|Posted on February 4, 2012 at 1:10 PM|
Many of us are facing the similar issue of getting our aging parent(s) to acknowledge that they need some help in their home. More often than not it’s a frustrating “locking of horns” as we try to persuade our parent that it is no longer safe or feasible for them to live without assistance, whether it’s help with cleaning and cooking, bill paying, driving, or any of the normal activities of daily living.
The difficulty starts in even knowing how to approach the subject, let alone meeting all their ready objections. Denial and control are the key elements here, so the objections are multiple and range from “I’m don’t need any help” to “I don’t want to spend the money.” I’ve had seniors who have been hospitalized for falling, tell me that they know for certain they will not fall again and therefore do not need non-slip flooring or grab bars. They simply will be more careful.
Recently I spoke with a daughter, who lives in California, about installing some additional safety aides for her father, a 99 yr old living in Florida. Her dad had been hospitalized three or four times in the past year for falling and yet refused to use a walker or allow grab bars to be installed in his home. As she explained to me, “If there was nothing to help him, that’s one thing. But I’m starting to resent having to drop everything to jump on a plane and fly cross country to the hospital when there are options that would help prevent his falls.”
My sister, brother, and I have had numerous conversations about the best way to broach the topic with our own parents. We’ve debated whether, out of respect we should only gently press an issue or, out of concern we should push forward to do what needs to be done. I’ve had similar discussions with the adult kids of my clients. At some point or another, everyone struggles with how long to beat around the bush before taking control and forcing a solution.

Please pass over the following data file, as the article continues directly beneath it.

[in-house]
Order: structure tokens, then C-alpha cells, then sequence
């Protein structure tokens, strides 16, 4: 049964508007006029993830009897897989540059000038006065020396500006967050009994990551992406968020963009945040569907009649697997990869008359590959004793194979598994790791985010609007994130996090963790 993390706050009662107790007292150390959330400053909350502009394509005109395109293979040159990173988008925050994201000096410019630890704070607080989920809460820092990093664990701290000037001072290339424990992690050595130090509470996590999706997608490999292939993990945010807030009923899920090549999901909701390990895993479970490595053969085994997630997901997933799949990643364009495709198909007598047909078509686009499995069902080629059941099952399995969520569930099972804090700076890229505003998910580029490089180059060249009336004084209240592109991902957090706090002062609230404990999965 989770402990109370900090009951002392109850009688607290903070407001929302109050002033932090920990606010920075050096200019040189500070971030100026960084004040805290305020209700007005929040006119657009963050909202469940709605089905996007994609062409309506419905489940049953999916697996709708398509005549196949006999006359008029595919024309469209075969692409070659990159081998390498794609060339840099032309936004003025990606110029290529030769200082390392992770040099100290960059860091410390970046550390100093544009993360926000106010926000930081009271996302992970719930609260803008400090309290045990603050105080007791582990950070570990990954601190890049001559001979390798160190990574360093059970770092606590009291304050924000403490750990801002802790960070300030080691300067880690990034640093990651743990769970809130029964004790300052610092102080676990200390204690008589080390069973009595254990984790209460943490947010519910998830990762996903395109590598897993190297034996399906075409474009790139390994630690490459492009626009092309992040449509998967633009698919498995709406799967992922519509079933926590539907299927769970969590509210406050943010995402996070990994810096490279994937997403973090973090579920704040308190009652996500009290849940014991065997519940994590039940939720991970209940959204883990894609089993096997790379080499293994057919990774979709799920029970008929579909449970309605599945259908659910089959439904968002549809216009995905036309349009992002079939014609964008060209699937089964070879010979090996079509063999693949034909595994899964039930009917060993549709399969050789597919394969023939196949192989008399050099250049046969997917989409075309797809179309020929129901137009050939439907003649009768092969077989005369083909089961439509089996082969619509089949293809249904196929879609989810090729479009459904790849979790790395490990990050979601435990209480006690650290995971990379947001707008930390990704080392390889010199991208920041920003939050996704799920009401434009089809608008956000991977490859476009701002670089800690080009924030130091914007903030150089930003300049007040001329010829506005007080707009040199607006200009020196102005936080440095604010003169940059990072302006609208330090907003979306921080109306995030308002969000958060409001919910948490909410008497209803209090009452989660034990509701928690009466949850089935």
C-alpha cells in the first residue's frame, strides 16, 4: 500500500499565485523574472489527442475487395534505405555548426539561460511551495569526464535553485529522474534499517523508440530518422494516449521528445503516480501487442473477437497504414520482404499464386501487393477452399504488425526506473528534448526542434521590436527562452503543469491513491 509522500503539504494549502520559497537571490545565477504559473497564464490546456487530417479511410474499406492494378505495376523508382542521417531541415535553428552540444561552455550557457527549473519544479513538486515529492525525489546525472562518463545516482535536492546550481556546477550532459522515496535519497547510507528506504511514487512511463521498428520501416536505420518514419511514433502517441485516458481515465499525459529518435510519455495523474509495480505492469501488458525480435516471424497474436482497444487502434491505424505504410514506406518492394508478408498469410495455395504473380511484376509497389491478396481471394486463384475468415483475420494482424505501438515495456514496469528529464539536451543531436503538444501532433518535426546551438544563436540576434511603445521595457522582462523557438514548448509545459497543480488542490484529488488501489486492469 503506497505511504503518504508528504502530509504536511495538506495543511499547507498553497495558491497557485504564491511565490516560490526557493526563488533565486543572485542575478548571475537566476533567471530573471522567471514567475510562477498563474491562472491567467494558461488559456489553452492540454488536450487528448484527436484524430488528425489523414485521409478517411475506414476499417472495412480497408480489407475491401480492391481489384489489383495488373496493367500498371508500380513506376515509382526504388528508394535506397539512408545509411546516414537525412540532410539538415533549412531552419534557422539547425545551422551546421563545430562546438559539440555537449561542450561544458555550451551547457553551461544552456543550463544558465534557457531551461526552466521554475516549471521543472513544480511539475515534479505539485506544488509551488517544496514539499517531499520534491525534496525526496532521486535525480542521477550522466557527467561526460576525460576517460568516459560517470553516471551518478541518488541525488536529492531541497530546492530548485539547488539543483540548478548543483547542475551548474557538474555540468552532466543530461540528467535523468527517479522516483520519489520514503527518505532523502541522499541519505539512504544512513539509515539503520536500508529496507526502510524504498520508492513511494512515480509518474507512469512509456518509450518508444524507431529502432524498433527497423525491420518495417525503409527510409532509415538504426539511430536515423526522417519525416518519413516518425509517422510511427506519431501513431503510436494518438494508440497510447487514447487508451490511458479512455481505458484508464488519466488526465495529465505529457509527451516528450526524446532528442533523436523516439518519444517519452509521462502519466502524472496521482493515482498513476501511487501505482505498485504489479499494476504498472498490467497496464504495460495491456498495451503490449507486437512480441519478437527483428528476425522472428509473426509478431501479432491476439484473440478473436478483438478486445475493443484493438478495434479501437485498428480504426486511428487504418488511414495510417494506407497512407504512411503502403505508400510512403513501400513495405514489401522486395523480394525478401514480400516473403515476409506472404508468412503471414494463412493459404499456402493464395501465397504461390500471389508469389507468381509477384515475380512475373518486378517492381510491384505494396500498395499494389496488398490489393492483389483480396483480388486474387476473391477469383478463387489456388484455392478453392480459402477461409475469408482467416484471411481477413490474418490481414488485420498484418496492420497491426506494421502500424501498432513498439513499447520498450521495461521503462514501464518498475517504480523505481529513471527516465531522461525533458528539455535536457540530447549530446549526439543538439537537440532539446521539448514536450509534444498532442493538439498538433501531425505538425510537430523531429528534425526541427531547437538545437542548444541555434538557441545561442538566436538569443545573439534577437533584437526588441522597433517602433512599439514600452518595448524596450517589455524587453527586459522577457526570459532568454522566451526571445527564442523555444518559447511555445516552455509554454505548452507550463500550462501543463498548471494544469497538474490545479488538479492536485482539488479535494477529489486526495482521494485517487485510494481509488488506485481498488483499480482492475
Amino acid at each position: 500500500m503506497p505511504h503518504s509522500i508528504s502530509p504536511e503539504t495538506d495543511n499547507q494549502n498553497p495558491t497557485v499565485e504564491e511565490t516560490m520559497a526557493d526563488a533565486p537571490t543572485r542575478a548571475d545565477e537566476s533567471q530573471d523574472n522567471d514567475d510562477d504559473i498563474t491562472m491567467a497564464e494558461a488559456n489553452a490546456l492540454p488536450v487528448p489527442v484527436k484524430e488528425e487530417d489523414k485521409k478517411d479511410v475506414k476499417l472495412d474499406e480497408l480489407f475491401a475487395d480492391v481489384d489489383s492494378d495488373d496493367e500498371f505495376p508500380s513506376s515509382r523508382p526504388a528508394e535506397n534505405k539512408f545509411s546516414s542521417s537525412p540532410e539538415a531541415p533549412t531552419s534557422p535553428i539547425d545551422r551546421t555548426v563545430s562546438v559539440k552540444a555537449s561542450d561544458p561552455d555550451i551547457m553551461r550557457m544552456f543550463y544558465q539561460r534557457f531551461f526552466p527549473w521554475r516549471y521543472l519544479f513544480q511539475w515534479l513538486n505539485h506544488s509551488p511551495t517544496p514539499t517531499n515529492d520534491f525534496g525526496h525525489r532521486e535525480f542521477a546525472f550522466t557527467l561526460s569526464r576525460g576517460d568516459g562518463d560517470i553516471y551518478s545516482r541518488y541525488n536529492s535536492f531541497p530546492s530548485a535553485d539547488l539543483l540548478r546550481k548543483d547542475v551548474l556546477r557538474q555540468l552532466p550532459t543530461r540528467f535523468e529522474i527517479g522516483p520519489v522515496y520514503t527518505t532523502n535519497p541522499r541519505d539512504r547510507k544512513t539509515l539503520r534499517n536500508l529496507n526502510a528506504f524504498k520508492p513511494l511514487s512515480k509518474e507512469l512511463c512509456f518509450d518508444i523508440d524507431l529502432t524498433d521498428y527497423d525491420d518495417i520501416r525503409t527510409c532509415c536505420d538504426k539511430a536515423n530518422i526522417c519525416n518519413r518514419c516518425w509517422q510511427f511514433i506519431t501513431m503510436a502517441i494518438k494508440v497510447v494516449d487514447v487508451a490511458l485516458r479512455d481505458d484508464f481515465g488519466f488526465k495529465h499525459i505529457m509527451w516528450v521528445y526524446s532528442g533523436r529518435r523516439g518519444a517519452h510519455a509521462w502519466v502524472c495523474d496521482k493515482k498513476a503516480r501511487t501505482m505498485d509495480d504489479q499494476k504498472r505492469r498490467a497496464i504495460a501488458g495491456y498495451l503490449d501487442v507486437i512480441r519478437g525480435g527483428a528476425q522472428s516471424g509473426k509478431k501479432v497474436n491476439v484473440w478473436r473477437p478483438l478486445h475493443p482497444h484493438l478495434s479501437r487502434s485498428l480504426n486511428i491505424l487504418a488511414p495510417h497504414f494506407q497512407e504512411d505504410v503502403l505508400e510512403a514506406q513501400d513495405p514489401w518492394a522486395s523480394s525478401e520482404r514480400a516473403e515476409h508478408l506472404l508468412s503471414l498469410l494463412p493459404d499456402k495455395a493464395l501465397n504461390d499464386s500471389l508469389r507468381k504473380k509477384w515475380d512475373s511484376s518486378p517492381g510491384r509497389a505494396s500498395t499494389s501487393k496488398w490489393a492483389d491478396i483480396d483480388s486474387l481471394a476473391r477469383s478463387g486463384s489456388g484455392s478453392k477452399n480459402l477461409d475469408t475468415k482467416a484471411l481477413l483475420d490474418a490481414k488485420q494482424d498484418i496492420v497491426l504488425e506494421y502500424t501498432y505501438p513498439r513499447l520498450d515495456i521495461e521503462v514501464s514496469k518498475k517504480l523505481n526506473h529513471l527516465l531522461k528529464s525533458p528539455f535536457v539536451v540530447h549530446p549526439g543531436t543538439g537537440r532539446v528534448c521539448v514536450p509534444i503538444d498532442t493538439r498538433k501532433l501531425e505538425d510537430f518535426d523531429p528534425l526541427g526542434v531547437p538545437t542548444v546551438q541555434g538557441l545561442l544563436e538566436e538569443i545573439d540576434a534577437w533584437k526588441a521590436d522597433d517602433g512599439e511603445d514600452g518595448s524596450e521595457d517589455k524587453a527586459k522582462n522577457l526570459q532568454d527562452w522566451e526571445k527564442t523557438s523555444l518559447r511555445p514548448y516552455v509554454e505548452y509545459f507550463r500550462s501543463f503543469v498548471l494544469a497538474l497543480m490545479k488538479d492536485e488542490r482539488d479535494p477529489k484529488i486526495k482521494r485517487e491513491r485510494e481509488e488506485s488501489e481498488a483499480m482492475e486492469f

I’ve spoken to case managers, clinical social workers, psychologists and gerontologists for some expert guidance in this matter. Their compounded wisdom suggests we consider the following when trying to help our aging parents:
First, don’t barge in and dictate that which you think needs to be done. Find a quiet time to talk with your parent and explain why you are concerned. Encourage their response, stay open minded, and listen carefully.
Make the conversation positive and emphasize that if they are proactive and act before there is a crisis, they stand a better chance of retaining control and independence.
Find out how you can help them by understanding what options they might be considering and what their objectives are.
Do not push them to accept your assessment but rather give them sufficient time to form their own conclusions.
Be prepared to prioritize and negotiate the changes you believe need to be made.
Use trusted advisers or other family members for support. Sometimes it just takes the right person or personality to allow for a dialogue without emotionality or defensiveness.
Don’t just state the problem – help them find solutions. Do some research in advance so that you know what resources and agencies are available in their community. Obtain contact information, brochures, financial costs, etc. so that your conversation with your parents can be realistic.
Most often there’s more than one way to handle any given situation. Your parents may be far more ready to listen if you can present a variety of choices to them, allowing them to make the decision for their own well being.
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